How capable each parent is of meeting his/her needs

The courts will consider how able each parent is to care for the child and to meet their particular needs. This will be subjective and depend upon the facts and circumstances of each case, the needs of the child and the abilities of the parents concerned.

The range of powers available to the court

The court must weigh up all of the factors under the welfare checklist, and consider all available orders within their discretion. It will then make the best order available that is in the best interests of the child.

The welfare checklist is therefore extremely important when considering where a child should live and how much time they should spend with each parent. It is the framework by which the courts use in order to reach their decision. As a result, it is important to know and understand the welfare checklist prior to making any application to the court regarding your child.

Additional reading material is contained in a number of books explaining the law to people going through a divorce or separation. There is a range in our specialist shop. You can also read more on the Welfare Checklist here and more genreal guidance on family courts and how they work in these pages.

David Starkey contributed to ‘Separating With Children 101’, 3rd edition, (Bath Publishing, 2023).

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The Impact On Children

It is so easy to be told that you need to put your children first when we are separating, but what does it actually mean? When your life is turmoil and emotions are running high this can feel daunting when there are so many things to think about. If you have a child with someone, then regardless of whatever you think of them or whatever they might have done, they will still have an important role to play in the life of your child. Exceptions to this are rare. Possessive language that excludes or minimises the role of the other parent can negatively impact the relationship between that parent and the child and can increase conflict and make it more difficult to co-parent. We know that conflict and/or parental absence in particular has a negative impact on children.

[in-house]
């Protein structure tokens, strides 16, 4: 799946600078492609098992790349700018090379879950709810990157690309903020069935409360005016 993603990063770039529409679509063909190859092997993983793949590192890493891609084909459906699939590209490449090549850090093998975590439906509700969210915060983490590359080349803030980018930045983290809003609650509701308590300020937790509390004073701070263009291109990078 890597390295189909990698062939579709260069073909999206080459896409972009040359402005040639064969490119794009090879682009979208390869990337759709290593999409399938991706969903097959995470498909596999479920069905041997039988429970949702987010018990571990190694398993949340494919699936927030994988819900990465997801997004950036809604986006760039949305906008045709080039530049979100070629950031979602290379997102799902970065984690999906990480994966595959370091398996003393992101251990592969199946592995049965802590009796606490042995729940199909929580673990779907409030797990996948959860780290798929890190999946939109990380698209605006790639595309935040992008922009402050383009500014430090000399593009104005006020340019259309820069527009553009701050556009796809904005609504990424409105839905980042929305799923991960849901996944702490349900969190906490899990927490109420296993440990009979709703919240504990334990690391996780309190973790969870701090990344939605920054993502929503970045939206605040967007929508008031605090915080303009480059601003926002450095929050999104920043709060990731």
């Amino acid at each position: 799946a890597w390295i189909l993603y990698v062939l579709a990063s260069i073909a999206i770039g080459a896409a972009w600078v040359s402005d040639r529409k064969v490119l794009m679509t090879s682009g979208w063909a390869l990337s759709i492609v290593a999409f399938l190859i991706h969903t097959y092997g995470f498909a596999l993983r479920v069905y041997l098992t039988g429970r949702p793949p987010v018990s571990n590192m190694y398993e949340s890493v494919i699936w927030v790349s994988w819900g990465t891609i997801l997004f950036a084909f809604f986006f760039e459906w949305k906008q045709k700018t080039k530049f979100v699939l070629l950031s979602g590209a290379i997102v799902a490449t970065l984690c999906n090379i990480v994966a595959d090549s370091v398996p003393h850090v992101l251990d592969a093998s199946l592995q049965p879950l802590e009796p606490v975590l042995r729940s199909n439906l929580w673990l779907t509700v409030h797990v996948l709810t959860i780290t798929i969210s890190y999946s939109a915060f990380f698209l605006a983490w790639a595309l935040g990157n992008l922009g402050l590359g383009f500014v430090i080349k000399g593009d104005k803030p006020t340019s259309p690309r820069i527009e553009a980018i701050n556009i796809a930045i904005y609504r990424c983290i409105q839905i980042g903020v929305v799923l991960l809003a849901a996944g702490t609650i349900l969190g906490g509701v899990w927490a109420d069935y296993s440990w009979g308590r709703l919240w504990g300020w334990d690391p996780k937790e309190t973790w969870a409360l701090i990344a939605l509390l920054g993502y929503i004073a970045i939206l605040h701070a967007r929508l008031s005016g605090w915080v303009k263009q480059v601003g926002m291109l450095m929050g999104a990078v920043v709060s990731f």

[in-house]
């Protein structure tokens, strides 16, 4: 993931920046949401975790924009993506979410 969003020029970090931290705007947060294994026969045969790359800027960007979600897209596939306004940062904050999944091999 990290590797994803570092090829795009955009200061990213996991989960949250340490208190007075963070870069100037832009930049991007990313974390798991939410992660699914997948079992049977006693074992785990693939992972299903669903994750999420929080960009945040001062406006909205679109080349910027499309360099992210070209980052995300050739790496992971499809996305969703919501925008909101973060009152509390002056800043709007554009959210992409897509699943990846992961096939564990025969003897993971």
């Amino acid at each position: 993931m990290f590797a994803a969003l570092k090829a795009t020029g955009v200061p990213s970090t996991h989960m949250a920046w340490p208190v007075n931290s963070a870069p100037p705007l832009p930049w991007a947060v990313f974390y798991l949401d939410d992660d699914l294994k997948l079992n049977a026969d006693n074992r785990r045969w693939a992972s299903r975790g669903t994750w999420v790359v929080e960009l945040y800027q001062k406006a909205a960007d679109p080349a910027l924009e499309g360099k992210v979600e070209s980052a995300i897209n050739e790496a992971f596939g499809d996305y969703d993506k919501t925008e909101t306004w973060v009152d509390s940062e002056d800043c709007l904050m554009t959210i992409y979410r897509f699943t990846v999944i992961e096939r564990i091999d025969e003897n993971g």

Parents need to create the right conditions for children to thrive.

For children, whilst separation will bring inevitable feelings of loss and change, they can still thrive if their parents work in partnership to create the right conditions. We know that children are more likely to adapt with fewer problems, and less emotional distress, when parents are able to part with compassion and continue to work together in partnership even when they are not together. On this hub you will find lots of article and tips on how to minimise the impact on children. For example; how do you set up two homes? How do you co-parent well? What does it mean to put your children first? How do you tell your child you are separating? What do I tell the school? What about holidays? And much more...